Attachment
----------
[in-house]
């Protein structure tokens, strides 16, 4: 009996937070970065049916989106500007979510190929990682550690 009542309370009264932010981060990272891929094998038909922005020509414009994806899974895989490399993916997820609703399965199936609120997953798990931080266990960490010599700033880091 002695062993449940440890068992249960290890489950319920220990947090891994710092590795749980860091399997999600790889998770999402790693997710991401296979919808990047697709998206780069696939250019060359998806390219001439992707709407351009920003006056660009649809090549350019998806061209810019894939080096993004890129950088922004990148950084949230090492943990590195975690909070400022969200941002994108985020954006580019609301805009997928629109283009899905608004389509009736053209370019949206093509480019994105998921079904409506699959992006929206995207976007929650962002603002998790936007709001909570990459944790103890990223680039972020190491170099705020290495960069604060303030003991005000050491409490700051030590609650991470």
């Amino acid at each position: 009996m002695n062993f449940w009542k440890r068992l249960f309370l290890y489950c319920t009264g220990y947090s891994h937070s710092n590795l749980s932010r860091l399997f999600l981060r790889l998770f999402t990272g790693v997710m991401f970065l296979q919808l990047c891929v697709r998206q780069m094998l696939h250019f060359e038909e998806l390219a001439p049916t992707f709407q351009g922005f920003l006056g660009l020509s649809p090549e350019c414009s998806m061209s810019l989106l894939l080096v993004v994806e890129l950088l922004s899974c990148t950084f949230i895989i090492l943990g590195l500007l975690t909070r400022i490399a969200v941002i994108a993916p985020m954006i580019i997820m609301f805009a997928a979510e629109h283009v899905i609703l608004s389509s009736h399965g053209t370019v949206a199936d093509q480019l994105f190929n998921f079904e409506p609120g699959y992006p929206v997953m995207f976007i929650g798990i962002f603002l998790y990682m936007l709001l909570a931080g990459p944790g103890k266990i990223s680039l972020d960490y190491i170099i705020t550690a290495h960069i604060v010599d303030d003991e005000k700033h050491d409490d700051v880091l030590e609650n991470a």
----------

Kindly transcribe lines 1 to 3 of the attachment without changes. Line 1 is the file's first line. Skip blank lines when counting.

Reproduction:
[in-house]
């Protein structure tokens, strides 16, 4: 009996937070970065049916989106500007979510190929990682550690 009542309370009264932010981060990272891929094998038909922005020509414009994806899974895989490399993916997820609703399965199936609120997953798990931080266990960490010599700033880091 002695062993449940440890068992249960290890489950319920220990947090891994710092590795749980860091399997999600790889998770999402790693997710991401296979919808990047697709998206780069696939250019060359998806390219001439992707709407351009920003006056660009649809090549350019998806061209810019894939080096993004890129950088922004990148950084949230090492943990590195975690909070400022969200941002994108985020954006580019609301805009997928629109283009899905608004389509009736053209370019949206093509480019994105998921079904409506699959992006929206995207976007929650962002603002998790936007709001909570990459944790103890990223680039972020190491170099705020290495960069604060303030003991005000050491409490700051030590609650991470």
């Amino acid at each position: 009996m002695n062993f449940w009542k440890r068992l249960f309370l290890y489950c319920t009264g220990y947090s891994h937070s710092n590795l749980s932010r860091l399997f999600l981060r790889l998770f999402t990272g790693v997710m991401f970065l296979q919808l990047c891929v697709r998206q780069m094998l696939h250019f060359e038909e998806l390219a001439p049916t992707f709407q351009g922005f920003l006056g660009l020509s649809p090549e350019c414009s998806m061209s810019l989106l894939l080096v993004v994806e890129l950088l922004s899974c990148t950084f949230i895989i090492l943990g590195l500007l975690t909070r400022i490399a969200v941002i994108a993916p985020m954006i580019i997820m609301f805009a997928a979510e629109h283009v899905i609703l608004s389509s009736h399965g053209t370019v949206a199936d093509q480019l994105f190929n998921f079904e409506p609120g699959y992006p929206v997953m995207f976007i929650g798990i962002f603002l998790y990682m936007l709001l909570a931080g990459p944790g103890k266990i990223s680039l972020d960490y190491i170099i705020t550690a290495h960069i604060v010599d303030d003991e005000k700033h050491d409490d700051v880091l030590e609650n991470a």